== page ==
Barack And Nancy’s Potentially Terribly Awkward Week Ahead

Barack Obama, Nancy Pelosi, James Clyburn
The Associated Press

After House Minority Leader Nancy Pelosi opposed President Obama on trade, the White House tried to put a positive spin on the news, even though the president must have been deeply disappointed with her decision.

“The President has enjoyed a very long, warm, productive relationship with Nancy Pelosi,” White House Press Secretary Josh Earnest told reporters who questioned the strength of their relationship on Friday after Obama’s trade vote was crushed in the House.

(White House photographer Pete Souza)

But Pelosi and Obama have an awkward social week ahead of them, if the House of Representatives tries and fails to pass the trade vote early this week.

Wednesday, the pair are likely to test the warmness of their relationship at the Congressional picnic, where Obama will be forced to personally address his relationship with Congress during his remarks.

In 2014, Obama praised both Speaker John Boehner and Pelosi for showing that they were united on National Security issues.

This year, however, Obama will be in the awkward position of trying explain why he still needs more Democrats to help him pass his trade agenda, while the majority of Republicans in Speaker Boehner’s party voted in favor of the legislation.

The following morning, Obama leaves for California for a series of fundraisers for the Democratic party.

As one of the most prominent Democrats from California, Pelosi is likely to attend many if not all of his events.

On Friday, Obama and Pelosi are scheduled to attend a Democratic Congressional Campaign Committee fundraiser at the home of environmentalist billionaire Tom Steyer in California.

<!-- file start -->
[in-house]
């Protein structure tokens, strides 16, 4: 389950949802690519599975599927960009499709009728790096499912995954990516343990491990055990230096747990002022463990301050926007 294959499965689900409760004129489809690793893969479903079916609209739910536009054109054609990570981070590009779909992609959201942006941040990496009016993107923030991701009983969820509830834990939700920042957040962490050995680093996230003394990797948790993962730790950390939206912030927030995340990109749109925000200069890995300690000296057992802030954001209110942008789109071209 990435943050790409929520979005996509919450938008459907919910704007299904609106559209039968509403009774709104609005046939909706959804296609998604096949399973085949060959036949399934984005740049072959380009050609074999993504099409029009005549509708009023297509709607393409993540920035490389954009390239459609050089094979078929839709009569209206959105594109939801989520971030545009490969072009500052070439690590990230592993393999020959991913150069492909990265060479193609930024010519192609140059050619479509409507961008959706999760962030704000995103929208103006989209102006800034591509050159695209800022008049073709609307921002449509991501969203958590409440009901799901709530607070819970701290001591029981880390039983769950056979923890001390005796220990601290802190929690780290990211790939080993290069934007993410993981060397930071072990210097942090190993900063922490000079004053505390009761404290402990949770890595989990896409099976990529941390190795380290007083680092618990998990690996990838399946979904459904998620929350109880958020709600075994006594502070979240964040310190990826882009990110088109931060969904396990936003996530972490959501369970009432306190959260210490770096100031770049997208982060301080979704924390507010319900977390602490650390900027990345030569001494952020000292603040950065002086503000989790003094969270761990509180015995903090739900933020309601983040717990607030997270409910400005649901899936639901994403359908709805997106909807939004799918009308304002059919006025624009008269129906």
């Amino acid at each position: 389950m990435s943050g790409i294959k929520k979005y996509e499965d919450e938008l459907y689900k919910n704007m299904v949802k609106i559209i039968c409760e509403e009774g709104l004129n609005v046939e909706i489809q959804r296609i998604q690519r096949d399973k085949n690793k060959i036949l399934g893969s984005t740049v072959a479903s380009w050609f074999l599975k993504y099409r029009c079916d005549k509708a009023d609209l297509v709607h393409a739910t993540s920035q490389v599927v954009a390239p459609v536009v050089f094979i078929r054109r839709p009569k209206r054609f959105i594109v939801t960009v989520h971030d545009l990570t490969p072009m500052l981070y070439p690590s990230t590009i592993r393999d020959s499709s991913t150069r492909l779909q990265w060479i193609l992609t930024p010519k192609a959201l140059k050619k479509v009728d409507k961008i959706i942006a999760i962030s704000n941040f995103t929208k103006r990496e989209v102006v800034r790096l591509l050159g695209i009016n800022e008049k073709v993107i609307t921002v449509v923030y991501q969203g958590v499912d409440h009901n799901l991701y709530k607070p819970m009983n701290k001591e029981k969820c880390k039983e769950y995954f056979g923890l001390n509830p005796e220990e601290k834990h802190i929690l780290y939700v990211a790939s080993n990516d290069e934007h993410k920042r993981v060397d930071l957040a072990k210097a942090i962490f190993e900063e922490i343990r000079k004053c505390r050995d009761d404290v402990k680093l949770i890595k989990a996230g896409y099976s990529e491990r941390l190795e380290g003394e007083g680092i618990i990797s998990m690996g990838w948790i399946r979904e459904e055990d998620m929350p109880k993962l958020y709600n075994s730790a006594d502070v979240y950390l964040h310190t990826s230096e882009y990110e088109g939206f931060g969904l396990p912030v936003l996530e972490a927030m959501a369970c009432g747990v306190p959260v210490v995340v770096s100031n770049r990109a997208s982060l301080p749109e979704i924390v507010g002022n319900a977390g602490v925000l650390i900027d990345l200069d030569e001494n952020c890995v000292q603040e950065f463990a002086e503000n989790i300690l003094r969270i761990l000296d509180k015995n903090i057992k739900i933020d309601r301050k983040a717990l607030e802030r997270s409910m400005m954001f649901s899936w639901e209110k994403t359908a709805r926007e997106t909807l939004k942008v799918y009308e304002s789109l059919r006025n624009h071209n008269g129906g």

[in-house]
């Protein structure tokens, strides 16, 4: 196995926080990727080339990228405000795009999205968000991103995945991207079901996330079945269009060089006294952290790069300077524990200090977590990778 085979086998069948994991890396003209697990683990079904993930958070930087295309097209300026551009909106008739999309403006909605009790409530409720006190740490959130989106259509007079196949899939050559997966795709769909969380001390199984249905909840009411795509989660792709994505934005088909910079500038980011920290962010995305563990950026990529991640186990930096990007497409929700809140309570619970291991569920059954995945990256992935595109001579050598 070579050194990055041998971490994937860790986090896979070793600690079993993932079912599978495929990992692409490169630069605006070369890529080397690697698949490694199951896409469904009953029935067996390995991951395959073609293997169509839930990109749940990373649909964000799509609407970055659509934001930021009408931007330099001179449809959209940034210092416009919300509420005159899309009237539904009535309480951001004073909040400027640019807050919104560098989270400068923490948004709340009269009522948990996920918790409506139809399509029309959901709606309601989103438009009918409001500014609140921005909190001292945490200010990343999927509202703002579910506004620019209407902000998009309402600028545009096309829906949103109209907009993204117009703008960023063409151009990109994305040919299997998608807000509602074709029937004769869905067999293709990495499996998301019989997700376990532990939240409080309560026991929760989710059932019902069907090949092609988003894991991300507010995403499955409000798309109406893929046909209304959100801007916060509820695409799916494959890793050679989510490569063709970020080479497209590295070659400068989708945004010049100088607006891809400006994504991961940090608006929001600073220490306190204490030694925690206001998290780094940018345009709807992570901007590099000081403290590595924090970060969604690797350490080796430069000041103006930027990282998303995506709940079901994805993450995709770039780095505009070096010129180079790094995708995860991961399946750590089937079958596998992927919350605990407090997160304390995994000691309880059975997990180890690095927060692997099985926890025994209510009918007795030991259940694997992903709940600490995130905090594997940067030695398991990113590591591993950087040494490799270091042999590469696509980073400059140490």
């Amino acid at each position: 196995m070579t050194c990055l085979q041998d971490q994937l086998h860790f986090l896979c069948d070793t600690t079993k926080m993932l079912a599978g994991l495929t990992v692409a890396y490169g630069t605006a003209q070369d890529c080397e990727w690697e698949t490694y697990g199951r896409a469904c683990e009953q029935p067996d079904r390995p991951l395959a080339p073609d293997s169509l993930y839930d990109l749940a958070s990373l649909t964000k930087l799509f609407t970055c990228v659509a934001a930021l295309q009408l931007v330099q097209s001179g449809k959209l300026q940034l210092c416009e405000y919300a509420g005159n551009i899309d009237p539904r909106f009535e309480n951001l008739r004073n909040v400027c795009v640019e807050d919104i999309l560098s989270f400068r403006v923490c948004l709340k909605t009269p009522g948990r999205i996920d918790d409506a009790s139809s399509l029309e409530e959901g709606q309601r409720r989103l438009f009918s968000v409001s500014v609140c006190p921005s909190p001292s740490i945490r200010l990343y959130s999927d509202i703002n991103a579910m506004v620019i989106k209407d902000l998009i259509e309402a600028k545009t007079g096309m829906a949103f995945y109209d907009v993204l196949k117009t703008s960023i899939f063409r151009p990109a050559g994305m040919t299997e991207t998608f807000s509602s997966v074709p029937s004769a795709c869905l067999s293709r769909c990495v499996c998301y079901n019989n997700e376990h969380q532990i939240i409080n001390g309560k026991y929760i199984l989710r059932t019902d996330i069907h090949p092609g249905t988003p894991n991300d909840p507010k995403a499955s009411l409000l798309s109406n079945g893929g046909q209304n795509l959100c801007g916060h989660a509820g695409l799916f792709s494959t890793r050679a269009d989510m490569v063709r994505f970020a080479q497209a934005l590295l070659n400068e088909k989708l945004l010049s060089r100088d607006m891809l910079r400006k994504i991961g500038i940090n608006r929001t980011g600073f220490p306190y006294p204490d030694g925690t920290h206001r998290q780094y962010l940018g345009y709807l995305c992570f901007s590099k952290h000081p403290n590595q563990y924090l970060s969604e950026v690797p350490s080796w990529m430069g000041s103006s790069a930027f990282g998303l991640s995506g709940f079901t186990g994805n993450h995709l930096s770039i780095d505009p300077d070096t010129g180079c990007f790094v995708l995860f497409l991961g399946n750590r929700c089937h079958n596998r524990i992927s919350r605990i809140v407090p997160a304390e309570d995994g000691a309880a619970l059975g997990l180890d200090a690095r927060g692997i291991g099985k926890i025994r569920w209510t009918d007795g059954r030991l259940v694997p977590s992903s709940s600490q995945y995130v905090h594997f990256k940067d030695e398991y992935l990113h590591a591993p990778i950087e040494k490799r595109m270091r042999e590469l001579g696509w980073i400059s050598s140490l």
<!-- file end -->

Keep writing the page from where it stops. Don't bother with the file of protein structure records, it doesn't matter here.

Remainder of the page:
As the theme of the event is the return to a Democratic majority in Congress, Obama traditionally praises Pelosi, while encouraging donors to help Democrats give her back the speaker’s gavel.

“A woman I love – she’s spoken for, as am I – but I do love her, because she is tenacious, brilliant, tough, a master politician, and somebody who deserves to once again be Speaker of the House — Nancy Pelosi,” Obama said at a DCCC fundraiser last year.

Before the trade vote last week, Obama visited Pelosi at the Congressional Baseball game on Thursday, and again on Friday, traveling personally to Capitol Hill for last minute lobbying effort.

Once in Pelosi’s office, according to reports, she informed Obama that she would likely oppose the vote on TAA, essentially killing any chances the vote had of succeeded.

As they left the meeting together on Friday, they smiled for the cameras, faking a personal unity that wasn’t entirely there.

(image via Associated Press)

Once the vote failed, Earnest was reluctant to discuss details of the meeting with Pelosi and Obama, but indicated that their history together was bigger than the moment.

“The reason they’re all smiles is because that [they] have a warm, constructive relationship that has yielded a lot of benefits for the American people,” he said. “And there is so much of what the President has accomplished that wouldn’t have been possible without somebody like Leader Pelosi.’

That may have been true in the past, but wealthy Democrats may have to position themselves for an awkward event this week if Pelosi continues to block Obama’s agenda.